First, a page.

Context: Early this week, the Fed has expanded the scope and the duration of the Municipal Liquidity Facility in order to buy debt from counties and states with population of at least 500,000. The central bank will lend up to $500bn through the facility. Since the first week of March, the Fed has reacted fast and strongly to the crisis. It is basically engaged in unlimited QE to make sure the dollar funding market does not freeze. It has lowered the level of interest rate to all-time low between 0-0.25% and announced several credit support programs to help Main Street and Wall Street to cope with the crisis (see our G7 Policy Tracker for further details). As a result of all these measures, the Fed’s balance sheet increased by over $2.3tr in less than two months to reach a total of $6.6tr.
- Tonight, we expect that Chairman Powell will give a masterclass on central bank navigating in period of crisis. He will explain the why, the what and the how of the latest Fed’s monetary policy tweak. We don’t anticipate any monetary policy change. A rate cut is out of the box – a rate cut while the economy is shutdown would have zero positive impact on aggregate demand. Powell should also rule out negative rates once again, which could be met with strong market disappointment.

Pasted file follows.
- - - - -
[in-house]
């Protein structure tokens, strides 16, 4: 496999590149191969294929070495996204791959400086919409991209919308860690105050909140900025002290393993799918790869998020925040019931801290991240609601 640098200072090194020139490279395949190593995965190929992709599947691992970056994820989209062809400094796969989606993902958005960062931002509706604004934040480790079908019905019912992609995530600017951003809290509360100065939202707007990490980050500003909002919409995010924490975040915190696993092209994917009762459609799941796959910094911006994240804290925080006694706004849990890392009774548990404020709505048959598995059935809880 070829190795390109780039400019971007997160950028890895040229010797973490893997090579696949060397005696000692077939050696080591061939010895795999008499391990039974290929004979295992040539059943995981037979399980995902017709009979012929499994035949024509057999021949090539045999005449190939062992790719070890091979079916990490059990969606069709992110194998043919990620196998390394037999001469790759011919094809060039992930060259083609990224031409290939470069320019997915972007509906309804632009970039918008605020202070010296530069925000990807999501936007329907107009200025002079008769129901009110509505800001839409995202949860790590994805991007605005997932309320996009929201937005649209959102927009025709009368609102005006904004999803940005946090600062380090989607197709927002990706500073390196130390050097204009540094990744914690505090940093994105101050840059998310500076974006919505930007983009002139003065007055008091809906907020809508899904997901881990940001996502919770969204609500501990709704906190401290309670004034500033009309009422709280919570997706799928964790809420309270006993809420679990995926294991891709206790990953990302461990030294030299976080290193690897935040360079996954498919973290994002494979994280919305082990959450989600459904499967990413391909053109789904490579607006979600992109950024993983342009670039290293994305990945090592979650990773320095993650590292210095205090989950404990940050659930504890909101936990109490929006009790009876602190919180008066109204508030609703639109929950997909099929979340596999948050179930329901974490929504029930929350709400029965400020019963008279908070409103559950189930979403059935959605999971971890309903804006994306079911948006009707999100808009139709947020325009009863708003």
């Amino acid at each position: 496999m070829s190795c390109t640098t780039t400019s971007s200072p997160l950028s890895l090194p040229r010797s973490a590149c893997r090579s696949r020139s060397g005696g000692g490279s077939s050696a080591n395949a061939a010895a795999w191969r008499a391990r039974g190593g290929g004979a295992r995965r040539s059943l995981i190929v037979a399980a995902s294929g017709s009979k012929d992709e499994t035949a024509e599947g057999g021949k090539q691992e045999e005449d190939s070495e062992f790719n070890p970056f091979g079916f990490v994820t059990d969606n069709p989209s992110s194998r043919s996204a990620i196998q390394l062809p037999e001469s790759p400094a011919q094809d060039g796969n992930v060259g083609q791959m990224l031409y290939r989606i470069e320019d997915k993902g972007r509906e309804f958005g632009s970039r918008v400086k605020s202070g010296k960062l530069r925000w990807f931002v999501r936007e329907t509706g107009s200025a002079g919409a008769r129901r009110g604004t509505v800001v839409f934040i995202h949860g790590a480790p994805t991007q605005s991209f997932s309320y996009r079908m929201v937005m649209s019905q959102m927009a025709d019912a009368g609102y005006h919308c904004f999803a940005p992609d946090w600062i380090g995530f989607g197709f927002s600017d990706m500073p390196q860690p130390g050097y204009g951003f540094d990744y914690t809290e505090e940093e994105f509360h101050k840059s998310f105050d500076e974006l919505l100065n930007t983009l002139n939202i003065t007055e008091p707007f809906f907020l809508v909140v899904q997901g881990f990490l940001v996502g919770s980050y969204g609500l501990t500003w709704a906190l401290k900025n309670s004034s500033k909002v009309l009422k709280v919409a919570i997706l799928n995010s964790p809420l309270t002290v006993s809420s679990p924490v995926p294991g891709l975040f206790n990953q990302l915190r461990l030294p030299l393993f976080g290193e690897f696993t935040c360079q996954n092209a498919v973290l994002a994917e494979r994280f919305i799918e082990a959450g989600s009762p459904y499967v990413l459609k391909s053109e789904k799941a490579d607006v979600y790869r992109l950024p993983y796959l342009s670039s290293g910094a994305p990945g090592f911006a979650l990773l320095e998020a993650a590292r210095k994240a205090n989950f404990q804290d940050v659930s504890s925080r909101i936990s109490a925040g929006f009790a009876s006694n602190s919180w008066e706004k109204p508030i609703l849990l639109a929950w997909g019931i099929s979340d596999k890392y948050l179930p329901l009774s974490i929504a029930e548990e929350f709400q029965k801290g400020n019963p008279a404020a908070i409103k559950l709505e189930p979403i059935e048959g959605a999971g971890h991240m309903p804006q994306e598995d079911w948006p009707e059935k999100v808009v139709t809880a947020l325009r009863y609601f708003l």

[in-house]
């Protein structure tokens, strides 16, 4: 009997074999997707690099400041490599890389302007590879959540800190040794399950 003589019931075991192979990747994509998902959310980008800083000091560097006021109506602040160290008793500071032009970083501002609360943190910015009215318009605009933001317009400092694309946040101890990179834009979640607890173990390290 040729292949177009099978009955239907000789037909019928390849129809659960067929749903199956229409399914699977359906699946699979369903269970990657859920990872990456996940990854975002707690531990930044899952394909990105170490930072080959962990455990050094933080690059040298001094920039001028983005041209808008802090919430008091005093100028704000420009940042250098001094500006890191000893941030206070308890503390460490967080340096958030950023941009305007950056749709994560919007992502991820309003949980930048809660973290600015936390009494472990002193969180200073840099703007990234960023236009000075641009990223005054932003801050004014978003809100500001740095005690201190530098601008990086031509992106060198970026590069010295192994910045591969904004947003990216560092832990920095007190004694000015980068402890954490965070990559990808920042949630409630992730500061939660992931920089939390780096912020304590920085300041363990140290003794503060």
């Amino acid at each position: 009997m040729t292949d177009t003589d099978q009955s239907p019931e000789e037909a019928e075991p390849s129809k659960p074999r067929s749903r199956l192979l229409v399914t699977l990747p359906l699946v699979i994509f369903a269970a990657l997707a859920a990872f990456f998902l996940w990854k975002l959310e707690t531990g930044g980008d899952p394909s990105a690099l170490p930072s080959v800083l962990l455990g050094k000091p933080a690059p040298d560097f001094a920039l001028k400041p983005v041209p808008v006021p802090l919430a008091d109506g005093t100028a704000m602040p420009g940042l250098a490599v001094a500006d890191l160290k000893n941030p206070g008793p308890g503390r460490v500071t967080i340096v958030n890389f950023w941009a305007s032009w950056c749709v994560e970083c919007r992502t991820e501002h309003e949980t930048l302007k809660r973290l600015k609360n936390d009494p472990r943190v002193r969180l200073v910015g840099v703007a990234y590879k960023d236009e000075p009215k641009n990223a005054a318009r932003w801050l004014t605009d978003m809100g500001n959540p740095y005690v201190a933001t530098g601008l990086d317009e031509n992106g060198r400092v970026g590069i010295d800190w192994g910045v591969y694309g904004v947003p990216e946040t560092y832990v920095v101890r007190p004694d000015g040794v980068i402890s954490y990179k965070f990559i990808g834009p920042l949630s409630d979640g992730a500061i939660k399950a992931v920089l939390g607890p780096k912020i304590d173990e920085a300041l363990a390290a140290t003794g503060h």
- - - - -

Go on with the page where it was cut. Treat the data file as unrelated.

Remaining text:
- It is unlikely that Powell will provide strong guidance on the path of interest rates or discuss extensively the future of QE or the Fed’s credit support programs, especially the Main Street lending program. It is certainly too early to have details. At best, we believe that Powell could give the market a hint on how the central bank sees the recovery and could allude to a target of unemployment rate as a pre-condition for monetary policy normalization.
- Regarding recent market developments, especially oil prices turning negative, the Fed should downplay risk of outright deflation in the United States and indicates the recent volatility observed in the oil markets is seen as transitory by the committee.
- To sum up, tonight’s press conference is essentially a confidence game during which the Fed will continue to repeat almost every minute its readiness to act as appropriate to offset the current crisis and avoid a market crash, which implies in our view a dovish statement on the Fed ballooning balance sheet.
- You can watch the live press conference from 6:30 p.m. GMT here.